This essay Jim Morrison has a total of 1629 words and 19 pages.
" The Doors. There's the known. And there's the unknown. And what
separates the two is the door, and that's what I want to be. Ahh wanna be th'
door. . ."
- Jim Morrison
Jim Morrison is often thought of as a drunk musician. He is also
portrayed to many as an addict and another 'doped up' rock star. These
negative opinions project a large shadow on the many positive aspects of
this great poet. Jim's music was influenced heavily by many famous
authors. You must cast aside your ignorance and look behind the loud
electric haze of the sixties music. You must wipe your eyes and look
through the psychedelic world of LSD. Standing behind these minor
flaws, you will see a young and very intellectual poet named Jim Morrison.
Jim Morrison's distraught childhood was a contributing factor to
Jim's fortune and his fate. As a young child, Jim experienced the many
pains of living in a military family. Having to move every so often, Jim and
his brother, and sister never spent more than a couple of years at a
particular school. Jim attended eight different schools, grammar and High,
throughout his schooling career. This amount of traveling made it hard for
a young child to make many friends. In high school, Jim had an especially
hard time, "The only real friend he made was a tall but overweight
classmate with a sleepy voice named Fud Ford " (qtd. in Sugerman 9 ).
Although there seems to be many negative aspects of Jim's child hood,
many positive did arise.
The traveling done by the Morrison family brought Jim through may
different experiences and situations. For instance, while driving on a
highway from Santa Fe with his family, he said he experienced, "the most
important moment of my life" (qtd. in Russel 6 ). The Morrisons came
upon an overturned truck of dying Pueblo Indians. This moment influenced
Jim and later became the basis of many of his songs, poetry, stories, and
thoughts. Jim Morrison's estranged childhood was the root underneath his
bizarre and eccentric personality. The negative effects of his upbringing
helped to mold the Jim into the person he would later become.
Jim Morrison's strange sense of humor and sickness were just
fractions of his very intellectual mind. Jim and his family moved to
Alemeda, California. This is where he would start first year and a half of
his high school journey. Morrison's creativeness and infatuation with Mad
Magazines led to the horrification of many. When he would arrive late to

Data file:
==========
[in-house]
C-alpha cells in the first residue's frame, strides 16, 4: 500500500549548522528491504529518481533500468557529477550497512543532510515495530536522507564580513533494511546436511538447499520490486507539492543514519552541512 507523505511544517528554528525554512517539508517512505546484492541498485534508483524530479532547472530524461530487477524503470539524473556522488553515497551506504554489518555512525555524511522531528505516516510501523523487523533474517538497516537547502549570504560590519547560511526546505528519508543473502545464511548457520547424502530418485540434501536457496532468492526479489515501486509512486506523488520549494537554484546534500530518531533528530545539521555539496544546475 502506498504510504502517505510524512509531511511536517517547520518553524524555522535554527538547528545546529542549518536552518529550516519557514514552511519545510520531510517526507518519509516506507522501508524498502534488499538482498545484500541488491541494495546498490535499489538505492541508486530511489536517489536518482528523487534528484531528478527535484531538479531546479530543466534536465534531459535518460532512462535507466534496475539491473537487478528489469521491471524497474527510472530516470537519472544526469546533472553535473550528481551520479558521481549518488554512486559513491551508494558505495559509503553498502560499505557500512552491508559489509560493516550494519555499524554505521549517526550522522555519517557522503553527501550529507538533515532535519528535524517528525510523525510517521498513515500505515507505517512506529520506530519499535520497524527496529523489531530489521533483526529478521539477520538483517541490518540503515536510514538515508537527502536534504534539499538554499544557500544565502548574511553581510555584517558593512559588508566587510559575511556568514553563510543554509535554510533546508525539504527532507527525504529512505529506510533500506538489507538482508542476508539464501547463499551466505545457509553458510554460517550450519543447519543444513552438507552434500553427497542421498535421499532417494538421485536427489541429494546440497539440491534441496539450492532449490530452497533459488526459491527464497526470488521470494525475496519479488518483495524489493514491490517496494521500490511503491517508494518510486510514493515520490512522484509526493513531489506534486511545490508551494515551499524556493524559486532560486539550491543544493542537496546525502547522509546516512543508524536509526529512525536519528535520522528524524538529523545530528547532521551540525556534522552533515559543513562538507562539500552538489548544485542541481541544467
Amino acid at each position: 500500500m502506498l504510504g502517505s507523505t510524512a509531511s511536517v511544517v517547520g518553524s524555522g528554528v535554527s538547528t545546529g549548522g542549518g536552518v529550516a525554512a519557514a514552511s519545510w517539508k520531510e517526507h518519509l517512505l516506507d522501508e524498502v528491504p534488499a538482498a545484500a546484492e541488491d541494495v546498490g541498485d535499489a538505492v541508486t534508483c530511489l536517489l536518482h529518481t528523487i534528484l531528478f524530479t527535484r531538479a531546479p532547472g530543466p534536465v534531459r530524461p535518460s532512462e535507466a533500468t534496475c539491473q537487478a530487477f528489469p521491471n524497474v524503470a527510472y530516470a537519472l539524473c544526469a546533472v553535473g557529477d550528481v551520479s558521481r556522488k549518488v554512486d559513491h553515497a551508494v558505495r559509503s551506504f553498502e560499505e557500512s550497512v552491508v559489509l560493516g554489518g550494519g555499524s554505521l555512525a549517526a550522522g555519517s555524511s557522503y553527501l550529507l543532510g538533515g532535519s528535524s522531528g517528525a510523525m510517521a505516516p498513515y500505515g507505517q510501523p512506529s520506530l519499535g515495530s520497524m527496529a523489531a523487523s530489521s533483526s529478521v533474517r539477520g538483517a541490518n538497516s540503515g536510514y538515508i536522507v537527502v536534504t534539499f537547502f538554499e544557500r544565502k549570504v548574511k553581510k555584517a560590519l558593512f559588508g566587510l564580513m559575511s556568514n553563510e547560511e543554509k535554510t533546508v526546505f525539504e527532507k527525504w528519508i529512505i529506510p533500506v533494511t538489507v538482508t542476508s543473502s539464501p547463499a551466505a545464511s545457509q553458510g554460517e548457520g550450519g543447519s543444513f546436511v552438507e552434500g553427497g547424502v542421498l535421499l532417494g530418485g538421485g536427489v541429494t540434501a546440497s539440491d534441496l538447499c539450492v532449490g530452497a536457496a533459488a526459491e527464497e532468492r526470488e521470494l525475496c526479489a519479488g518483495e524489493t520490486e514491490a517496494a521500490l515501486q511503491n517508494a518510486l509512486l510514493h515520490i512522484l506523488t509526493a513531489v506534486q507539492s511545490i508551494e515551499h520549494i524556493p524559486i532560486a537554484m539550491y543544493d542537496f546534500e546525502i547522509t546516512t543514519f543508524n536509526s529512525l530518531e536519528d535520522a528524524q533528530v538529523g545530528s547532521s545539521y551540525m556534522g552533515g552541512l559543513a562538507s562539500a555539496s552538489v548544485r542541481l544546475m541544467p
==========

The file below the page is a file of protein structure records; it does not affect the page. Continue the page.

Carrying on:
class, he would tell elaborate stories to the teachers about being
kidnapped by gypsies. Jim's subtle and bizarre personality was now
starting to form. Jim's wild imagination begin to produce hundreds of
scatological and sexually explicit ideas in the form of pictures and make
believe radio commercials. The deranged pictures that Jim created, were
ones with quite an abnormality. For instance, the picture Jerry Hopkins
describes, "a man with a Coca-Cola bottle for a penis, a mean looking can
opener for testicles, one hand held out and dripping with slime, more of
that slim dripping from his anus."
All of Jim's and Fud's focuses again were sexual, or scatological, but they
were imbued with sophistication and subtle humor unusual for someone
only fourteen. No doubt, Jim's sexually demented mind was now partially
The once young and innocent Jim Morrison was now older and more
harmful. Late in his sophomore year, Jim moved to Alexandria, Virginia.
Her he met Tandy, his first girlfriend. Jim now ill-mannered, constantly
horrified others, especially Tandy. He would make public scenes by
kissing her feet or asking her to do ridiculous acts out loud. Tandy
though, was not the only one subjected to Jim's "Tests", his teachers
suffered as well. " I asked him why he played games all the time, " Tandy
says today. " He said, ' You'd never stay interested in me if I didn't."
Indeed that was the case not only with Tandy, but also at school. Jim was
now looked upon as the ring leader by his peers. Everybody wanted to be
like Jim, they all competed for his attention, "Jim's magnetism was
becoming obvious" (Surgeman 16 ). Right down to his expressions, his
peers mimicked all of his actions. But Jim never led them like they wanted
to be led. Jim once again started taking Death defying risks that he would
also subject his brother to. He forced Andy to walk along an edge that
hovered fifty feet above the ground. All of the risks that he
Topics Related to Jim Morrison
Counterculture of the 1960s, Jim Morrison, The Doors, Beat Generation, Jack Kerouac, Allen Ginsberg, Jim's Journal
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